Pruning at the Right Time
Proper pruning is essential to tree care. A bad cut could make the tree vulnerable to diseases and pests, eventually leading to its death. Learn about the best time of year for pruning different species of tress. Use appropriate trimming techniques to minimize the risk of damage, disease, or pests. If your tree has known issues with insects or diseases, learn what steps are necessary to control them and take action before problems worsen. Together, these steps will create healthier, stronger trees.
Trees on Your Property Affect Others
The trees on your property can pose a risk your neighbors homes, vehicles, and safety. Trees near your neighbor’s fences, vehicles, yard, and home need to be monitored and trimmed back. If limbs could potentially damage their property, remove them before problems occur.
Utility providers and public works agencies could also be affected by your trees. If trees interfere with power lines or road maintenance, the company may have the right to cut them back. If you perform your own tree maintenance in compliance with their needs, you’ll be able to choose how they’re trimmed.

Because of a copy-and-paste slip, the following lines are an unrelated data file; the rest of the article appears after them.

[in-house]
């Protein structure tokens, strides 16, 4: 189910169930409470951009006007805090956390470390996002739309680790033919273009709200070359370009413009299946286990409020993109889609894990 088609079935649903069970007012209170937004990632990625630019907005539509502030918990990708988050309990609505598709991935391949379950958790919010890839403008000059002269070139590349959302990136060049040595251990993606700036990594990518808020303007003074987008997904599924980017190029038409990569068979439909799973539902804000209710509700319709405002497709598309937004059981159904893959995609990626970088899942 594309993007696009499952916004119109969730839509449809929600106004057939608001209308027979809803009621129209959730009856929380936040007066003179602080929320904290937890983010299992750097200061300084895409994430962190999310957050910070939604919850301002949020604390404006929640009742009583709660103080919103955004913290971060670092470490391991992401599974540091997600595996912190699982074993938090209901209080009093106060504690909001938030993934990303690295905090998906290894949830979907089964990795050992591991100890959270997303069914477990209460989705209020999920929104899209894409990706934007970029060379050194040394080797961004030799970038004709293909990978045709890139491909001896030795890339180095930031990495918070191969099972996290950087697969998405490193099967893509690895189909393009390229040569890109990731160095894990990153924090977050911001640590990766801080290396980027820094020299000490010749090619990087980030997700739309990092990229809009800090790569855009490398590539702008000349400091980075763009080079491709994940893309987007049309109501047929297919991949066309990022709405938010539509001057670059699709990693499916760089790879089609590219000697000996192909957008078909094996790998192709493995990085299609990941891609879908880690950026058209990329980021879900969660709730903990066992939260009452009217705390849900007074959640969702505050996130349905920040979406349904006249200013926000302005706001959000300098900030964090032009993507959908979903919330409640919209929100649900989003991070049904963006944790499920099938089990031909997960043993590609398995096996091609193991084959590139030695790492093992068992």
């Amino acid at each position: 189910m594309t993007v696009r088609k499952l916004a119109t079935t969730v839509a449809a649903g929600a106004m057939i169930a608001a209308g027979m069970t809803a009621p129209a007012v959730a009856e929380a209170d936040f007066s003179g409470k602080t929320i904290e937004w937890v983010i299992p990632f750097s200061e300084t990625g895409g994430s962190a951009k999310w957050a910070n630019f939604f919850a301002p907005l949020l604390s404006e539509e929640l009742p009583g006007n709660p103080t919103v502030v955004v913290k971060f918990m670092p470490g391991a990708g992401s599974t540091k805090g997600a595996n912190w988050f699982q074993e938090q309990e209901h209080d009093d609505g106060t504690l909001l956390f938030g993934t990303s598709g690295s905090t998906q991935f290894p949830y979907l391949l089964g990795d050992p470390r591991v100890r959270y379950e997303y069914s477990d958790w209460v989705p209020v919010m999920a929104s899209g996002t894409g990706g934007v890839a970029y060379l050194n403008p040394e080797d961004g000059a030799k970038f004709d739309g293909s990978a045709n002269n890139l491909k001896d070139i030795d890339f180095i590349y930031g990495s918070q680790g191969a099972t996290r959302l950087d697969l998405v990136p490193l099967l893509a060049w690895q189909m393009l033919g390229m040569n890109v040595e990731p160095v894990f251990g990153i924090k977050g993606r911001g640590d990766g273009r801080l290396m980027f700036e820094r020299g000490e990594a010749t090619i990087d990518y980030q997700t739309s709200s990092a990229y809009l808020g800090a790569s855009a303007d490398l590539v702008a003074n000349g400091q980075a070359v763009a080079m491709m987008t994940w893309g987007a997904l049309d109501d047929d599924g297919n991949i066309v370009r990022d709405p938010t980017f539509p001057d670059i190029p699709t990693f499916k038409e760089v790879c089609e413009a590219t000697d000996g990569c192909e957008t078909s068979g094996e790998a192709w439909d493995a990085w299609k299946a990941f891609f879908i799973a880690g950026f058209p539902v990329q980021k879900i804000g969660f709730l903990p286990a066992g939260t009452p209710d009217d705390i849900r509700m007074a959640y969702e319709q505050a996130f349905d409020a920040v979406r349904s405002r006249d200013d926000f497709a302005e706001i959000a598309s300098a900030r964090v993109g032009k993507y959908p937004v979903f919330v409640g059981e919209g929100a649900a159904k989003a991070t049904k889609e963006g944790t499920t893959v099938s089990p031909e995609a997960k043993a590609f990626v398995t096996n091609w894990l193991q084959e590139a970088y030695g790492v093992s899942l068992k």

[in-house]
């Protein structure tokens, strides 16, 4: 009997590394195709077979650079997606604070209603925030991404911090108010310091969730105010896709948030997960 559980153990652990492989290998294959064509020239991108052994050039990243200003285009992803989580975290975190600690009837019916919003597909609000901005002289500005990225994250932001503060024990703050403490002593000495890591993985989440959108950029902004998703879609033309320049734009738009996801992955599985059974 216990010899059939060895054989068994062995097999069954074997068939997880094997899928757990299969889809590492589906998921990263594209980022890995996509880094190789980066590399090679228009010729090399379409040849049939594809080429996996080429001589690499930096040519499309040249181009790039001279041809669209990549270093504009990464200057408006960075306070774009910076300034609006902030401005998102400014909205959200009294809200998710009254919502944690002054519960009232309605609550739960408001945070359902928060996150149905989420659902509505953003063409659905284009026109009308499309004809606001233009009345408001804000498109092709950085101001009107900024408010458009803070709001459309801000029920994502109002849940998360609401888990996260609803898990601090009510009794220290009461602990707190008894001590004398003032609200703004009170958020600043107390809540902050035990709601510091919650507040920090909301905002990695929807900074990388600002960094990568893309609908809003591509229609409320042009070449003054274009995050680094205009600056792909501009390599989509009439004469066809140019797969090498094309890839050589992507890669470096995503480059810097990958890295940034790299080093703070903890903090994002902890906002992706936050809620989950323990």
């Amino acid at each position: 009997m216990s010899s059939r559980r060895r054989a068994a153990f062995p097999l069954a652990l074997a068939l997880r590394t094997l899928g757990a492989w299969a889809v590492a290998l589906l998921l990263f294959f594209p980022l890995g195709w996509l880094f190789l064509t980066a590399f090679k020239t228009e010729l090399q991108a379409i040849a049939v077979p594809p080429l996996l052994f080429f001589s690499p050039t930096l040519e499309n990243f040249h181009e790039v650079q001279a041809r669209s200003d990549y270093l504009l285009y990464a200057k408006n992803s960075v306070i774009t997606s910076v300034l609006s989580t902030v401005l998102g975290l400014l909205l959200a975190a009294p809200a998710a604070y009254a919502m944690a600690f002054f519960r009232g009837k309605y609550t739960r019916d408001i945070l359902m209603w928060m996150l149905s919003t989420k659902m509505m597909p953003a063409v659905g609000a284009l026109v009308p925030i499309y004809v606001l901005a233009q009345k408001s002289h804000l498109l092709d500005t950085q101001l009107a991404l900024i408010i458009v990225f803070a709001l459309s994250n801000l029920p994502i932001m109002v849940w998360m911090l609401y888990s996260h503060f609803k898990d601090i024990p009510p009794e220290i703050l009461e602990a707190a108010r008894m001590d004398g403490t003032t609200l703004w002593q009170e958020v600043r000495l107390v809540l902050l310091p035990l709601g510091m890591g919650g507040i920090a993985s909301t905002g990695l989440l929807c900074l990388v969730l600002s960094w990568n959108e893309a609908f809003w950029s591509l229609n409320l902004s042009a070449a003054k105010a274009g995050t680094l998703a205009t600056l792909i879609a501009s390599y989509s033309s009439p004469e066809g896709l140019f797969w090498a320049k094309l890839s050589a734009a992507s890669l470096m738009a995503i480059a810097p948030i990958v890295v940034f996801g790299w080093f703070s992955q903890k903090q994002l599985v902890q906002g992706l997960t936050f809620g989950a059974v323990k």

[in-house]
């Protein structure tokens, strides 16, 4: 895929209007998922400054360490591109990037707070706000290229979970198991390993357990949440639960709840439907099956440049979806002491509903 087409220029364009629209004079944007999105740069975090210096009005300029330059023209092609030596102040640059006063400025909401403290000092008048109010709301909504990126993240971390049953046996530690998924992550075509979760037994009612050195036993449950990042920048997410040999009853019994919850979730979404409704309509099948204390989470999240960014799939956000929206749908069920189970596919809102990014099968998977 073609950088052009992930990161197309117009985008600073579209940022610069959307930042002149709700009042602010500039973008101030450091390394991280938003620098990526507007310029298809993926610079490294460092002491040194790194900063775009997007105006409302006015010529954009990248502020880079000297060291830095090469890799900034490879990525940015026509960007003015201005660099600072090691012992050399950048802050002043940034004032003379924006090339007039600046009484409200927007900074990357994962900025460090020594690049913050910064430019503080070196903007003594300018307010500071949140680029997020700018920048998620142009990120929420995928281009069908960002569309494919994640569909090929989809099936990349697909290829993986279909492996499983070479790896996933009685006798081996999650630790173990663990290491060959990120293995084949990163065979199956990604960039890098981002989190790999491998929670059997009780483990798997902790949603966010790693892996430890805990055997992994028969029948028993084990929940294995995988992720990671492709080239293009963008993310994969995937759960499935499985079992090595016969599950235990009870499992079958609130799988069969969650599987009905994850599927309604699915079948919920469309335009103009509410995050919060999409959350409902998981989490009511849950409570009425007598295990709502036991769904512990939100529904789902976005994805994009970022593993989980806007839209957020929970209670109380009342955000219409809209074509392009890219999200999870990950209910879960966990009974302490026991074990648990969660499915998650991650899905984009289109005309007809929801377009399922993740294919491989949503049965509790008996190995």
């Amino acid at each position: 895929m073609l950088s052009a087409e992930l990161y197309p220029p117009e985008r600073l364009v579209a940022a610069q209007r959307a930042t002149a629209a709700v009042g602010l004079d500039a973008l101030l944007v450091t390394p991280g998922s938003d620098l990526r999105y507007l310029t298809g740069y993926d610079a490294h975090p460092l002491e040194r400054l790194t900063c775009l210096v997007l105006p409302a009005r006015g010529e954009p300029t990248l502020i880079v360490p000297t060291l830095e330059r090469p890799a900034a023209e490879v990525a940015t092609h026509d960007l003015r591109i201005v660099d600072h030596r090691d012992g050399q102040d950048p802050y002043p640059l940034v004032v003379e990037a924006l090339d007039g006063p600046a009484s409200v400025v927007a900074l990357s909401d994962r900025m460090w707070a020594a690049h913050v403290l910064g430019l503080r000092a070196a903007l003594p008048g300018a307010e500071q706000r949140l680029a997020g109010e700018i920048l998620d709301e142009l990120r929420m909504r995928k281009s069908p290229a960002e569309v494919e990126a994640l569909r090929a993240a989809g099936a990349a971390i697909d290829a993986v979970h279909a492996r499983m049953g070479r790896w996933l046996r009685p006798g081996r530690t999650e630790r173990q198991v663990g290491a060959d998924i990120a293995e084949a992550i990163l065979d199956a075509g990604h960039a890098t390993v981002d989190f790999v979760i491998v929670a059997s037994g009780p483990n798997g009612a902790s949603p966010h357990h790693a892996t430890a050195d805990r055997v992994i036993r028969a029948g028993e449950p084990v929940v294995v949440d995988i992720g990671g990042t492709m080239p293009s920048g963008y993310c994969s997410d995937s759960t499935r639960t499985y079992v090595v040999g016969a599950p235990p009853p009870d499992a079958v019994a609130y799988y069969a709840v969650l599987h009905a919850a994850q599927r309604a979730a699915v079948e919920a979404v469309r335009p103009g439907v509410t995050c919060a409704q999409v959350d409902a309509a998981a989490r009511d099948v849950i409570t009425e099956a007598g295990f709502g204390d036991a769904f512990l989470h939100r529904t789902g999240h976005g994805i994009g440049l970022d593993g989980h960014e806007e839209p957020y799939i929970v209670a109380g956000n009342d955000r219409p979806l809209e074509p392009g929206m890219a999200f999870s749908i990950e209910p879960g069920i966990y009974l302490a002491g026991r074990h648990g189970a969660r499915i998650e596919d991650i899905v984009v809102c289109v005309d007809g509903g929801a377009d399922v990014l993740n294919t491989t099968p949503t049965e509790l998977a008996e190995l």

Taking Action for Tree Care and Maintenance
Tree problems don’t go away. Instead, they become gradually worse until the tree dies or falls. These outcomes could often be avoided, but many homeowners procrastinate tree care because they don’t want to spend the money on a tree specialist.
Your tree care and maintenance program should involve dealing with problems such as disease, storm damage, or pest infestation. Broken or dying branches should be cut off cleanly to create a smooth area for healing. Any indications of a disease or insect problems require immediate action.
Damage Prevention as Tree Maintenance
Our efforts in landscaping often cause damage to trees, with mowing as the biggest offender. Be careful to avoid injury to your trees when working in the yard. Here are some things to pay attention to:
- Scraping a tree trunk with the mower deck or nicking it with a weed whacker is will harm it. The damage done to the bark can allow rot or introduce insect infestations and disease.
- Mulching is often done incorrectly. It should never be mounded against the tree trunk. Mulch should be applied 4-6 inches away from the base of the tree.
- Be careful with digging on the property because you may damage roots.
- Young trees should be braced only with soft materials, such as old nylon pantyhose. Wire bracing can cause serious damage.
Trees boost curb appeal and are valuable additions to your property, as long as you practice tree care and maintenance.